Summer bites

MSU extension educator encourages using preventative measures to avoid illness from mosquitoes, ticks

OSCEOLA COUNTY — Taking proper precautions to avoid the pesky, creepy-crawly critters warm weather brings can help area residents prevent serious health problems for both humans and animals.

With summer’s arrival, mosquitos and ticks are actively taking bites of residents throughout Mecosta and Osceola counties. May and June are usually the busiest months for both pests, explained Jerry Lindquist, Michigan State University agricultural educator.

“Mosquitoes are pretty bad around this time, but usually diminish when the summer gets hotter,” Lindquist said. “Tick activity also seems to diminish as summer goes on, with most of our reports of tick bites being received in May and June.”

When it comes to mosquitoes, the biggest concerns for diseases are the West Nile and Zika viruses, Lindquist said. While it’s not possible to completely eliminate the risk of getting bitten by a mosquito, there are steps people can take in an effort to avoid the bug’s bite.

People should steer clear of wetland areas, lakes and streams in the evening hours, especially young children who aren’t able to defend themselves, Lindquist said.

“Just try to be wise and avoid these area when possible,” he said. “The big thing is to use repellents and wear long sleeves and pants when outdoors.”

To protect both humans and animals, standing water around homes should be removed.

“Rain gutters, old tires, garbage or other residue, even a bird bath, can increase the population of mosquitos in an area,” Lindquist said. “Another tip is to keep the grass mowed short so more sunlight gets to to soil surface. That will reduce the population as well.”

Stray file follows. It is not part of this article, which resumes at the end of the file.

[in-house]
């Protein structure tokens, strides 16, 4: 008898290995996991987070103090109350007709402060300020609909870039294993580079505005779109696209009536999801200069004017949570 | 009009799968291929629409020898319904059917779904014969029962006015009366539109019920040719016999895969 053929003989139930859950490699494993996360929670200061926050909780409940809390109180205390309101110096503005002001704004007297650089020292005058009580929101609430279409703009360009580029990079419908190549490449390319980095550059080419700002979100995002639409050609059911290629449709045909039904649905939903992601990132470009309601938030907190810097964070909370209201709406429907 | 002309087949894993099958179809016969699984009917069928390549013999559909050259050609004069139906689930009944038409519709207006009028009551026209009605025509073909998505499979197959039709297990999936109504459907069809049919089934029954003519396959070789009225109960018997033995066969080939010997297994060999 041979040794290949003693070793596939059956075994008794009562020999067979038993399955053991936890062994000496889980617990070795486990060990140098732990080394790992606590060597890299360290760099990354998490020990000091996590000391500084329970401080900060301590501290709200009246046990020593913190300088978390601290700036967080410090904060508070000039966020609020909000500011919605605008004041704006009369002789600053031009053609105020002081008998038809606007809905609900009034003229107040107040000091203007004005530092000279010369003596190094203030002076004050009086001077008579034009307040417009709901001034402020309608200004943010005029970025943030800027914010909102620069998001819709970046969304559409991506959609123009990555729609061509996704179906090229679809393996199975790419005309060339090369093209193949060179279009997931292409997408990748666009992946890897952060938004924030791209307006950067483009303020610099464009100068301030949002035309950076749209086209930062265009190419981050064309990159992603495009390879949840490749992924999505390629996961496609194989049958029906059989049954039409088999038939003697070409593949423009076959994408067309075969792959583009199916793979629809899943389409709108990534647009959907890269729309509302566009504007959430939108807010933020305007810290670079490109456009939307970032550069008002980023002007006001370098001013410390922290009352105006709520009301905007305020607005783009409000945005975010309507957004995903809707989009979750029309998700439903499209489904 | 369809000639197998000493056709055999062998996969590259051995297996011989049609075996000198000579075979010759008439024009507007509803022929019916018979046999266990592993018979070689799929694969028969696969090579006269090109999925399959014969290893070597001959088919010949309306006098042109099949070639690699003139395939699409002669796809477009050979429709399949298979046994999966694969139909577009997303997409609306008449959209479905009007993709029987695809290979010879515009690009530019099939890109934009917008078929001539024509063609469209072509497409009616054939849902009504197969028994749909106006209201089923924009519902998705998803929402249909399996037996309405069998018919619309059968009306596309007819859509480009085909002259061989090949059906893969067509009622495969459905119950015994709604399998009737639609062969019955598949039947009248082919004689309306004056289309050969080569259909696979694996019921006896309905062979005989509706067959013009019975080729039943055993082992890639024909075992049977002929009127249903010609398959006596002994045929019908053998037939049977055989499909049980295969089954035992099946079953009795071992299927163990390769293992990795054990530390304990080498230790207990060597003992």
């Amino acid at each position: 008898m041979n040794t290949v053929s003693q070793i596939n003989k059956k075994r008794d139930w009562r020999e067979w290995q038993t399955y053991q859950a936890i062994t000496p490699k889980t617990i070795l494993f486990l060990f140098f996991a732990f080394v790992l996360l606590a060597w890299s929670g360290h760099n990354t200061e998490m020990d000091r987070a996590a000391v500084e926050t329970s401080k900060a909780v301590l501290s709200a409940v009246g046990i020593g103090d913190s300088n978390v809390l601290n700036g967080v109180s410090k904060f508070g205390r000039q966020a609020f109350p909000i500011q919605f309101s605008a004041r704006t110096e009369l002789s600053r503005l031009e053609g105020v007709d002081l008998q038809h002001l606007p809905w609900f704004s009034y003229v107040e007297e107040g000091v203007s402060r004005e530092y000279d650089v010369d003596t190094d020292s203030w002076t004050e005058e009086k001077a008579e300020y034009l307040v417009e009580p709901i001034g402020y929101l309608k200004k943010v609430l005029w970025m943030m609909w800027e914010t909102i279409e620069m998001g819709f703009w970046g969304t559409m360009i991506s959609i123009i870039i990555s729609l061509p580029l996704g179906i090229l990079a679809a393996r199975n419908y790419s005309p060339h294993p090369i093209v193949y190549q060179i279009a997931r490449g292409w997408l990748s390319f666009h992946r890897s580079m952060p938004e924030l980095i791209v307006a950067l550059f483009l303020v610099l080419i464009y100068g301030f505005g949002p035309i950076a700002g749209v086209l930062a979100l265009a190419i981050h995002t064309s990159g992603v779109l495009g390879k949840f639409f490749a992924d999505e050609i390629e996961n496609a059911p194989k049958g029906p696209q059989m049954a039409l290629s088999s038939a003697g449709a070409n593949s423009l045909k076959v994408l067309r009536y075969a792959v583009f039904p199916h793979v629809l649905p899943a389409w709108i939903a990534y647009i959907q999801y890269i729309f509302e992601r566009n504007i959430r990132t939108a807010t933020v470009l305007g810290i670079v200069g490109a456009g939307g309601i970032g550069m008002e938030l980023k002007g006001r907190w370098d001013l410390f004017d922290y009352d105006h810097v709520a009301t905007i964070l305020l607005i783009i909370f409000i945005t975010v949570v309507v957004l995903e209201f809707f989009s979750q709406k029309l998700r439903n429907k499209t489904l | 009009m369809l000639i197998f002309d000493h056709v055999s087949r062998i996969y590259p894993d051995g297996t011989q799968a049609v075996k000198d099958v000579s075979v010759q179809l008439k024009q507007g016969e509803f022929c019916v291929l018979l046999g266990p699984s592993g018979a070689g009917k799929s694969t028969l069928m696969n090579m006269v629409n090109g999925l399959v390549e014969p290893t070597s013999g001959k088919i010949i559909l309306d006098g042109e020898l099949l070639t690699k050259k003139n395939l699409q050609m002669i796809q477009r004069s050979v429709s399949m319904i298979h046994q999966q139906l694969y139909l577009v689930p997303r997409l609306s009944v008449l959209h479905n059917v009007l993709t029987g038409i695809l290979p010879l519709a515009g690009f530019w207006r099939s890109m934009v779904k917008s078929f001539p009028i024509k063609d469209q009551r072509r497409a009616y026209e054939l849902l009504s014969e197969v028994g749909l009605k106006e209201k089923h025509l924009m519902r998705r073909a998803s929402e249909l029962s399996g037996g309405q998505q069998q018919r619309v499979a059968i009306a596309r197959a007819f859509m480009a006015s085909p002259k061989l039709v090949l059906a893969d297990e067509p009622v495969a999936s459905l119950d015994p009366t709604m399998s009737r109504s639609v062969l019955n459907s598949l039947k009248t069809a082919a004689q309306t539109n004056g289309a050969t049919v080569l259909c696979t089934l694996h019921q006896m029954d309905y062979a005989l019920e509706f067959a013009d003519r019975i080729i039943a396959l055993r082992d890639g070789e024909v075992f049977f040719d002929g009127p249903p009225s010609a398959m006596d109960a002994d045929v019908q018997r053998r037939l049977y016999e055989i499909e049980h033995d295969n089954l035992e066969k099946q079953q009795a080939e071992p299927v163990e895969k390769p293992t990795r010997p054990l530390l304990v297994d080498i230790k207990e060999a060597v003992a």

MSU Extension is receiving reports of high populations of ticks in much of the area, Lindquist said.

Ticks live in areas with tall grass, woodlands and any place where there is shade and cover, such as vegetative material more than 2-feet tall, Lindquist said.

“If you are going into a possible tick habitat, wear pants to the ankles and lighter colored clothing because it allows you to spot ticks on clothing better,” Lindquist said. “Always do a tick check if you’ve been on a hike or in woodland area.”

Lindquist said there have been reports of ticks being brought into homes on pets. He encourages using deterrents on pets, such as collar or other preventive treatment. He also advises regular inspections of pets that go in and out of the home.

“It’s good for not only the pet, but also for the home and people inside,” he said. “You don’t want to allow a tick population to grow in your house.”

If a tick is found, whether on a human or animal, make sure to remove the head first, Lindquist said.

“Normally, you can use tweezers to grab the tick,” he said. “It takes a little patience. Always work on getting the head first by gently work it out from under the skin. You don’t want to grab the body and rip it out because it can inject more liquid toxins under the skin.”

If bitten by a tick, be aware and pay attention for possible symptoms of Lyme disease or other tickbourne illnesses. Symptoms are similar to the flu. Lindquist suggests seeing a physician if you have symptoms along with a recent tick bite.